After the reading and interview had ended a bunch of us decided to head home rather than heading out for a drink. Fortunately, we all talked and lolly-gagged long enough at KWH to change our minds and luck into having a drink with Bernstein and Dragomoshchenko at Bridgewater’s Pub in 30th Street Station. They were both catching a train to NYC that night. As we drank and talked, I asked Dragomoshchenko about contemporary Russian poetry and whether or not he feels aligned with poets such as Ivan Zhdanov and Aleksei Parshchikov, poets whom the editors of Crossing Centuries refer to as Meta-Realists. He said, no he doesn’t, but that’s not to say they aren’t his friends. In fact, he said he feels connected to French poets, not Russians. He didn’t say which French poets. And I didn’t ask because he was talking and I didn’t want to interrupt. The one American he feels similar to? John Ashbery.

As we were all about to share a toast with our last drinks before Bernstein and Dragomoshchenko’s departure, Ryan Eckes said, “We say cheers in the U.S., what do you say in Russia?” Reluctantly, Dragomoshchenko said, “We say na zdorovye (to health), but no one says it anymore.” “Okay,” we all said, “then what do you say now?” At first, he said, “Nothing.” But, then he surprised us. “Now, we might say,” as he demonstrated by raising his glass, “I kill you.” We all chuckled at Dragomoshchenko’s black humor. But, now I see his ability, perhaps his predilection, for epigrammatic statement at work once again. In one brief moment Dragomoshchenko demonstrated to all of us at the table that what we hear about contemporary Russia is true. In other words, a culture of vast inequality, an oligarchy in Russia’s case, breeds murderous competition. Not one for killing, “Na zdorovye, Arkadii, na zdorovye.”

is spread out evening when: on sarah dowling’s line

Friday night over dinner Carolina and I were discussing Sarah Dowling’s new book, Security Posture, which was recently published by Snare Books in Montreal. Sarah’s book is the winner of the 2009 Robert Kroetsch Award for Innovative Poetry, an award for emerging Canadian writers. Originally from Regina, Saskatchewan, Sarah now lives in Philadelphia.

Earlier this year, Chris & Jenn McCreary published some of Security Posture in the most recent Ixnay Reader. That excerpt really interested me, so it’s great to read the work in its entirety now that the book is here. I should say, by the way, that the size and feel of the book is fantastic, too. It’s small enough to fit within a pocket, and the blue, black, and white of the cover is sharply done.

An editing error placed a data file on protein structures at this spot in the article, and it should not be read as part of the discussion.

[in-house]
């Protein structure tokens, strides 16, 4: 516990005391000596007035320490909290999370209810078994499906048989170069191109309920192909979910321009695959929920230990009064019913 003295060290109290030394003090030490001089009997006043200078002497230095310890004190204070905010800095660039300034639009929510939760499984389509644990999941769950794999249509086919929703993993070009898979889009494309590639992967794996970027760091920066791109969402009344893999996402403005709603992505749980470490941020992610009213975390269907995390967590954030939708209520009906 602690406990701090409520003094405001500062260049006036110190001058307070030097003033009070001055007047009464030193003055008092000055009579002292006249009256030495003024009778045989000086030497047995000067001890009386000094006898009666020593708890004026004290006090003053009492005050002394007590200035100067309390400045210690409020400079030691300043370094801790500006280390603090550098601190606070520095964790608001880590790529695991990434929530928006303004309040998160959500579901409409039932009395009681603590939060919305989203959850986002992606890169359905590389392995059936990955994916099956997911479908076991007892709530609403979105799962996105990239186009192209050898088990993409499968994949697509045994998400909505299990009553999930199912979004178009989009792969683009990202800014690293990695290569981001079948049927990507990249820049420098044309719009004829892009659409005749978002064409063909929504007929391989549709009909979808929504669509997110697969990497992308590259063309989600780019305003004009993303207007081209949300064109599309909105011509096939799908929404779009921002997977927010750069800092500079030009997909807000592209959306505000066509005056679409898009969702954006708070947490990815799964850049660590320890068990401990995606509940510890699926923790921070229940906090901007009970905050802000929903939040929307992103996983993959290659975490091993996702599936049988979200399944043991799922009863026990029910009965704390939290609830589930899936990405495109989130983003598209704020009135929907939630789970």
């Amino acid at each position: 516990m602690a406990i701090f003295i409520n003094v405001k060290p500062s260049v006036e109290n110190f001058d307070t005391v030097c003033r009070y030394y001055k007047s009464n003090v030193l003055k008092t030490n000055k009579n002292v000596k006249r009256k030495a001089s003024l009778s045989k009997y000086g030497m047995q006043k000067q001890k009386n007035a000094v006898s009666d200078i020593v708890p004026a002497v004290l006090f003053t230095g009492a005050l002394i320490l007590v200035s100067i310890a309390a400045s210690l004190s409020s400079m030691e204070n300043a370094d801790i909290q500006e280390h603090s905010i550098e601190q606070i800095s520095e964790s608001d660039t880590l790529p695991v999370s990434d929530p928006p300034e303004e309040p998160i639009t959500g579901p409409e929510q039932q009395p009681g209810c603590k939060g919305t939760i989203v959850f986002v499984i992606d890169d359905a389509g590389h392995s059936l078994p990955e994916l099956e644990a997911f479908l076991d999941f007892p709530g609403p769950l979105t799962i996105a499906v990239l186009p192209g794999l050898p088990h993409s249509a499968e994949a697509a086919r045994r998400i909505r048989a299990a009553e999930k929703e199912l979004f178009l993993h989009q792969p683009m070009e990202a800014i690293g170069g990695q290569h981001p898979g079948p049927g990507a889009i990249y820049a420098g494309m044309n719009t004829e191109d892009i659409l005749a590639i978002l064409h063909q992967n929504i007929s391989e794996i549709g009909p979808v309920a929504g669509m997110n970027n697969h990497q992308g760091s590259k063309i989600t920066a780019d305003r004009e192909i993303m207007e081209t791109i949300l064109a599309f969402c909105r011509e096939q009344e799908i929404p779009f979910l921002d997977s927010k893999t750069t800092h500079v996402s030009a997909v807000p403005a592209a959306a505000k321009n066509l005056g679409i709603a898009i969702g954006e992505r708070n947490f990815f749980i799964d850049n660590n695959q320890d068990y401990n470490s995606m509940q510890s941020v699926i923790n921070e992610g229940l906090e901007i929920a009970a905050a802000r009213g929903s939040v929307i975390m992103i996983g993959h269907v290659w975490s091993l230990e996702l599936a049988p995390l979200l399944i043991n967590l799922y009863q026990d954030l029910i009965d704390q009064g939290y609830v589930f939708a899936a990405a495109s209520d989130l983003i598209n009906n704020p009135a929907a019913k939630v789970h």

In the conversation with Carolina, I had mentioned to her that I found myself reading the book quite fast the first time around. Once finished, I immediately began again until about halfway through. I can’t remember what stopped me from going all the way to the end this second time. Perhaps tired eyes, or an interruption, but no matter, really. Part of the reason why I read fast was because the book moves, I mean really moves. Sarah has such a strong sense of the line, particularly the short line. Her skill in this regard is especially interesting because the book deals with erasure in many ways. That is to say, the book is filled with repetition, but it’s fractured repetition. Or, as Jena Osman puts it in a blurb “[the poem] takes on adaptive choreographies.” I put in the word “poem” where Osman actually says “we,” but it seems a fair enough leap to suggest the we is the poem. To choreograph short lines the way Sarah does, it seems to me, would be a challenge, because how is it possible to maintain the sense of the rhythm when words are vanishing? Sarah makes it happen. The book’s title, Security Posture, certainly indicates what Charles Bernstein says in his blurb when he writes: “In these exquisitely reserved poems, the relation of person to body, stare to reflection, touch to sight is incised in a poetic dry point that cuts deep.”

What follows is an excerpt from pages 38 - 40, which is roughly the middle of the book. It’ such an amazing moment, which is why I want to emphasize it here, but it’s also the reason why I feel I shouldn’t do so. Admittedly, I take the selection out of its context, but as I’ve said, I’m particularly interested in Sarah’s adeptness with the line, and this selection demonstrates that understanding. Perhaps you ought to check it out for yourself. I will reproduce the excerpt here and you should check it out, how about that? One last note, where you read [page break] is my insertion to clarify where the pages break, and therefore where lines and stanzas break, too.